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Ousted PNM member raises ferry concerns

Published: 
Monday, August 13, 2018

Businessman Harry Ragoonanan, who claims he was suspended by the People’s National Movement (PNM) because of his stance on Government’s handling of the inter-island ferry service, joined attorney Nyree Alfonso and Opposition activist Devant Maharaj at a media conference yesterday.

However, he insisted that his presence did not mean he had defected to the United National Congress (UNC)

Ragoonanan, who was suspended from the ruling party over allegations related to a Public Transport Service Corporation (PTSC) contract, claimed the action was really taken because of his position on procurement of vessels for the inter-island route.

Maharaj was careful to note that Ragoonanan’s participation in the press conference did not mean that he had defected to the UNC.

“Harry is not joining the UNC. Although they (PNM) are having their family day and he is here because he is concerned over what is happening on seabridge,” Maharaj said.

Ragoonanan said his first involvement in the controversial issue was when he alerted the PNM’s general council that the contract for maintenance of the T&T Express and Spirit was due to expire

“I indicated to them that a proper replacement is not in place to continue the excellent service that Bay Ferries was providing for us for almost 12 years, where they never missed a sailing to Tobago other than two occasions with hurricanes,” he said.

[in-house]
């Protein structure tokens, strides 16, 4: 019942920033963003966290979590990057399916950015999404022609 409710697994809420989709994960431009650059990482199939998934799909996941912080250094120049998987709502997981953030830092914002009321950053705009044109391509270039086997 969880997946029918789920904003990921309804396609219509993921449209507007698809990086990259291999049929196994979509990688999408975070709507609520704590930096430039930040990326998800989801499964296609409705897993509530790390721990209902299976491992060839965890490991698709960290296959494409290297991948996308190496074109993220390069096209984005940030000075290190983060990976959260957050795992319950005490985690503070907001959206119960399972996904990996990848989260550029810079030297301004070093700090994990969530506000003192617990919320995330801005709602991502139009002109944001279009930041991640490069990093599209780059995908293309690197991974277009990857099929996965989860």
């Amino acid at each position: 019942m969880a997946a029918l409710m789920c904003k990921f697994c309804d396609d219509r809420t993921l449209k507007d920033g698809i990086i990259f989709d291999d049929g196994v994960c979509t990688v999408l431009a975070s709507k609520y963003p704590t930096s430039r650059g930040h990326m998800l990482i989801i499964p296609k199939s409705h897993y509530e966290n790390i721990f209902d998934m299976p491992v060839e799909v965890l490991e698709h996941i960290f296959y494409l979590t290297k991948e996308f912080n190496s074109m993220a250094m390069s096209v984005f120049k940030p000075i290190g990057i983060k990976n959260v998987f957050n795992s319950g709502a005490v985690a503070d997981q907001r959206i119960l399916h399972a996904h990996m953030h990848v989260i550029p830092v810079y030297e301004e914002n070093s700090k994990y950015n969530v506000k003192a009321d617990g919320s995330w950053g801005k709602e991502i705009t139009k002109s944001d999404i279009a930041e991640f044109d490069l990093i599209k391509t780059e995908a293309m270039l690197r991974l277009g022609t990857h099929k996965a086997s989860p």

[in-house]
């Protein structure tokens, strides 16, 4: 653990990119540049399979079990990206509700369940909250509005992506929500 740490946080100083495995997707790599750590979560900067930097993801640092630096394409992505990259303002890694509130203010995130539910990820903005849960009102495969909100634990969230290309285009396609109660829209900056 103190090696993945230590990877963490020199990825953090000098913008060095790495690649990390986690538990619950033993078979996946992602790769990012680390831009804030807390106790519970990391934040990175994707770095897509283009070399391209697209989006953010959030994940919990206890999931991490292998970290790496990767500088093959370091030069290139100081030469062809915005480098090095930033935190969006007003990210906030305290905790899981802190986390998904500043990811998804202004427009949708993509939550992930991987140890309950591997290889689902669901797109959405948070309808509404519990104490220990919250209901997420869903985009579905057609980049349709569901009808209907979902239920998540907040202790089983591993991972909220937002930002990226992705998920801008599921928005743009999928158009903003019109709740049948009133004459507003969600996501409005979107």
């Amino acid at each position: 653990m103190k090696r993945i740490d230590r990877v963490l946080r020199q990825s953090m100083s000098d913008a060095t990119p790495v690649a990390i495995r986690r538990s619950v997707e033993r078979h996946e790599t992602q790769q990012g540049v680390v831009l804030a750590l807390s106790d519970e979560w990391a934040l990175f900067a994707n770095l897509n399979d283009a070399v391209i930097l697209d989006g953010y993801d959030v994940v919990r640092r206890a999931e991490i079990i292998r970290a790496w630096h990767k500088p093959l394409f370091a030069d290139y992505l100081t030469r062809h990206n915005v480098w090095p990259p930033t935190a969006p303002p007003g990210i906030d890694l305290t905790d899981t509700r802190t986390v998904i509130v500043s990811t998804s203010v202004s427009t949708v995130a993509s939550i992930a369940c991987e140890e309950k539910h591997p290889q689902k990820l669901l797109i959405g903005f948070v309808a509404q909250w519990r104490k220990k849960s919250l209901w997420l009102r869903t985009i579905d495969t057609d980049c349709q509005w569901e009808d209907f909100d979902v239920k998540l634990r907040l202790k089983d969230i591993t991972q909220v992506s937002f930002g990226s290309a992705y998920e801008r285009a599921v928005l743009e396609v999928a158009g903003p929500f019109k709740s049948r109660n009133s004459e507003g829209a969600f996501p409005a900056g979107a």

Ragoonanan claimed his warnings were ignored and because of the lack of maintenance of the vessels after the contract ended, both broke down.

He said the T&T Spirit cost more than US$12 million to repair and the T&T Express now has to be sold because of the cost for repairs.

Ragoonanan, who has been working in the maritime industry for more three decades, said he offered to help the party procure a new vessel and provided recommendations to the Port Authority.

“After preparing vessel to bring it to Trinidad and Tobago, they got a one-line letter that they no longer interested in the vessel . . . was told that somebody called the Port and told them not to deal with that vessel because the man behind it is a scamp. Nobody called me a scamp, because that I am not,” he said.

Ragoonanan repeatedly said his role in attempting to assist the Government was not for financial gain.

“I would not have benefited anything from the supply of these vessels contrary to what they may have said. I used my influence to help my country get a proper service to Tobago,” he said.

On the issue of the Galleon’s Passage, Ragoonanan joined with Maharaj and Alfonso in questioning its suitability.

“That is a disaster waiting to happen. It will cause a lot of seasickness,” he said.

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